7 Ways to Become a Respected Leader
You don’t need position when people respect you.
Respect amplifies leadership.
Leaders who aren’t respected, depend on position, power, authority, and control.
Respect and influence:
You have the most influence with those who respect you most.
If people respect you, serve them. The more others respect you, the more your service matters.
7 ways to become a respected leader:
- Make people feel good about themselves. Think how special they are, not how special you are. When people think you’re special, make them feel special.
- Make things better, not worse. Work to solve the issues you bring up. Children look to others for solutions. Big boys and girls take the bull by the horns.
- Reach out first. The greater the distance you bridge, the more power of influence you possess. If you have position, people may be reluctant to reach out to you. Reach out to them.
- Show tenderness while dealing with tough issues.
- Offer help without taking over. People don’t respect you when you help too soon and too much.
- Get your hands dirty. Embrace servant-leadership.
- Practice and honor behaviors that reflect shared values. People who value generosity don’t want to hear about what you’re doing for yourself, for example.
Bonus: Don’t ask for respect, extend it.
7 ways to earn respect if you’re new or young:
- Honor the work of those who came before you.
- Honor the work of those around you.
- Avoid gossip. Someone will give you the opportunity to badmouth others. Don’t take it.
- Make things better not worse. (#3 above.) You’re going to see things you don’t like. Every time you feel like complaining, make something better.
- Deliver great results.
- Do what you say. Apologize if you fall short and quickly make it right.
How might leaders earn respect?
Coaching-managers earn respect while achieving results.
I’m delighted to partner with Clarity Development Consulting to offer the proven “Coaching for Engagement” program. Drop me an email if you’d like to explore having Bob Hancox and me come to your organization to begin developing a coaching culture in your organization.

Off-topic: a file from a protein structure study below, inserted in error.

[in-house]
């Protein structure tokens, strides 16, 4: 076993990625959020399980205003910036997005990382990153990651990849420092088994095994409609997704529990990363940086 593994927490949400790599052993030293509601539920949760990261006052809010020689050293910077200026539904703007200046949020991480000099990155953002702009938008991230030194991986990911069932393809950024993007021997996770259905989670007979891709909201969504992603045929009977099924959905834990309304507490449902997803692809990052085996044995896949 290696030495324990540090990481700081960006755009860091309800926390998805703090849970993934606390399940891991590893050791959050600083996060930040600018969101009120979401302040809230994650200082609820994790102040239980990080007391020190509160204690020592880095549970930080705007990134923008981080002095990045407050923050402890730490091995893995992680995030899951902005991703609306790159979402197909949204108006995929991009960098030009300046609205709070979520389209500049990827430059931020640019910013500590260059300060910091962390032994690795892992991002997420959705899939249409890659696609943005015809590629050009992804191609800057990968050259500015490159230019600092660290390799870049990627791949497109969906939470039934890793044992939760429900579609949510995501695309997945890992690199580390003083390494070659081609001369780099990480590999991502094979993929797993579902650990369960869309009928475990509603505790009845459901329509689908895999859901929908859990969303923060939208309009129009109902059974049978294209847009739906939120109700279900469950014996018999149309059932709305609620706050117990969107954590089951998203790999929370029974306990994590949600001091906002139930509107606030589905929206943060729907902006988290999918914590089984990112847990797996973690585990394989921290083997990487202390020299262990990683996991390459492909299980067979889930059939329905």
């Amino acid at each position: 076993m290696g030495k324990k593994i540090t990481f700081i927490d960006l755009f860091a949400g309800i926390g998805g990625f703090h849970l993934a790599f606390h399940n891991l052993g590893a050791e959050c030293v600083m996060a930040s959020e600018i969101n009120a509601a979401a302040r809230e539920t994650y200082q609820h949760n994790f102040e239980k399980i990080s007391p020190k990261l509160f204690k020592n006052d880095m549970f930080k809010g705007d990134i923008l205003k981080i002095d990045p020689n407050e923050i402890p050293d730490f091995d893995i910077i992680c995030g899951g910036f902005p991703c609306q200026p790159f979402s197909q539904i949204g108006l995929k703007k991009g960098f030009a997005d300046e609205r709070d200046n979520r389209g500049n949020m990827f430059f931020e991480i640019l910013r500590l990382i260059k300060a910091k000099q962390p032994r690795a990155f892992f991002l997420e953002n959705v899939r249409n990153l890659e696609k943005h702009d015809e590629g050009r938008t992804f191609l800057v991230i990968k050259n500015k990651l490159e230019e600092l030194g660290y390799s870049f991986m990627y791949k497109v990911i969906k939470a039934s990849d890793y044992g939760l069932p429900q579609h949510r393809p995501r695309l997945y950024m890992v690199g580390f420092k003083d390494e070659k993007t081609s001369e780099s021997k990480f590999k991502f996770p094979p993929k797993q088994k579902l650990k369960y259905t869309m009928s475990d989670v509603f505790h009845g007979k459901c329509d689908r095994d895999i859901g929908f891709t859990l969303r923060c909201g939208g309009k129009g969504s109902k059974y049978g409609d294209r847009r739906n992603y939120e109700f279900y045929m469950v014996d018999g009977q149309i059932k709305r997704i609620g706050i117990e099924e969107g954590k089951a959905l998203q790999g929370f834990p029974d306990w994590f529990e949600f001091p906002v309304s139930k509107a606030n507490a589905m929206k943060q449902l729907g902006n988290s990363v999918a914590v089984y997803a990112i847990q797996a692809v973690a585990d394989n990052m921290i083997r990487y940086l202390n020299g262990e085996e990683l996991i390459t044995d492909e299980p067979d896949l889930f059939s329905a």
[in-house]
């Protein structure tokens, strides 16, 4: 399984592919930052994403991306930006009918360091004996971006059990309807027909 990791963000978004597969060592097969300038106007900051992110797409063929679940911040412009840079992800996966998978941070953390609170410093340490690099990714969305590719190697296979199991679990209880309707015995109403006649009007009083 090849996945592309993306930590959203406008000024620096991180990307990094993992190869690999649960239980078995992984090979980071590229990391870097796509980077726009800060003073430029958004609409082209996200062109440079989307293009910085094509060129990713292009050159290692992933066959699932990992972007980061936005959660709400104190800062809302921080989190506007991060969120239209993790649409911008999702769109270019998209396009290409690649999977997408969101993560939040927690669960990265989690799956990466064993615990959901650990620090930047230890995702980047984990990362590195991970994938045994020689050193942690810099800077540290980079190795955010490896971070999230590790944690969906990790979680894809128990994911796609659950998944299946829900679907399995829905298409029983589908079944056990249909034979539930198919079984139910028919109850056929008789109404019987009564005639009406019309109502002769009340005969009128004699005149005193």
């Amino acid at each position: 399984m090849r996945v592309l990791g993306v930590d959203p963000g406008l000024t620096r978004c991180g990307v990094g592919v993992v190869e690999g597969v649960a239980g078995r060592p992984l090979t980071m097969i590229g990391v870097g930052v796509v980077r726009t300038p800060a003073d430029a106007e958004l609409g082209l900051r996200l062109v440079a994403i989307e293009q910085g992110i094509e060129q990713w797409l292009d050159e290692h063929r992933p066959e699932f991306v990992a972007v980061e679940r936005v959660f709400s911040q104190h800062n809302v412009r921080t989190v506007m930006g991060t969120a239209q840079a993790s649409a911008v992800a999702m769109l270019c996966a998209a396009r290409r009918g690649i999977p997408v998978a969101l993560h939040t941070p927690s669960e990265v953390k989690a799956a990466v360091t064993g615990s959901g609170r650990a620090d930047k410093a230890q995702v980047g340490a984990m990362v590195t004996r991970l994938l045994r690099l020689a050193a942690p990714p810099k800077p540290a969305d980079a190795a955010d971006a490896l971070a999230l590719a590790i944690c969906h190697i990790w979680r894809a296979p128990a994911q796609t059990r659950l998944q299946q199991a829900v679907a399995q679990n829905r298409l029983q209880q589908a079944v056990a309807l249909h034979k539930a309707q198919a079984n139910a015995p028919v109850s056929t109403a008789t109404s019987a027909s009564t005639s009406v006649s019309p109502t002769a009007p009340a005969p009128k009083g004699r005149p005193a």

How might leaders, especially seasoned leaders, earn respect? By recognizing the gifts of those around them and actively seeking ways to empower others all the while being willing to take heat for them team when things don’t go as planned/desired, especially as emerging leaders are finding their stride and place.
Thanks Carmen. Powerful…. “recognizing the gifts of those around them….” I also get the feel of helping people find their place.
Great words that are action oriented to achieve Greatness for any organization.
Thanks Roy. Here’s to the journey!
Be the go-to person, for the people above you AND the people below you.
Great suggestion. Thanks!
Leadership and arguably its most important its trait, respect, always has been and always will be about the people. I know I have said it/heard it many times – we earn respect and are not given it. Unless, as you say, “…depend on position, power, authority, and control” and then it is not so much leadership respect…but more respecting the position. Big difference in respect perspectives I say.
As a new leader, our team sat down and made a list of core values that somewhat aligned with our companies missions statement (not as dry, however). It allowed me to understand what is truly important to the team.
1) Build a Fun and Trusted Environment
2) Create Fans Through Service
3) Family First
4) Focus on Results, Not Work\
5) Embrace Stewardship
6) Embrace Innovation
7) Be Thankful
I live by these 7 values everyday at work, and it has garnered a lot of respect and trust as from our team members.
Dan, in almost every one of your posts you give example of how “well done” is better than “well said.” A positive attitude causes a chain reaction of positive thoughts, then events, and ultimately outcomes. We are our own catalyst–the spark that can create extraordinary results. With regard to respect, I don’t believe a leader consciously sets out to build respect: I think it’s the value of one’s actions that creates respect as a natural byproduct.
For example, imagine one of the roles of leader as teacher is to interface with staff: To build skills, remediate weak areas, learn about learning processes, develop autonomy and self-reliance, increase motivation, recognize and reinforce strengths, increase confidence, and feel good about their contributions and themselves.
And for struggling staff members, the surface goal is to help them improve skills. The over-arching vision is to guide and support staff members to become effective and autonomous…to understand and deal with his or her own strengths and quirks…to grow their reasoning abilities, enjoy themselves as good thinkers–and fulfilled, active, sensitive members of the organization.
Whichever leader invests the time and effort in doing any semblance of this, gains respect…not as reward, but as honor.
As always, pithy and powerful! Your 7 ways to earn respect if new or young? I think they apply equally well to anyone.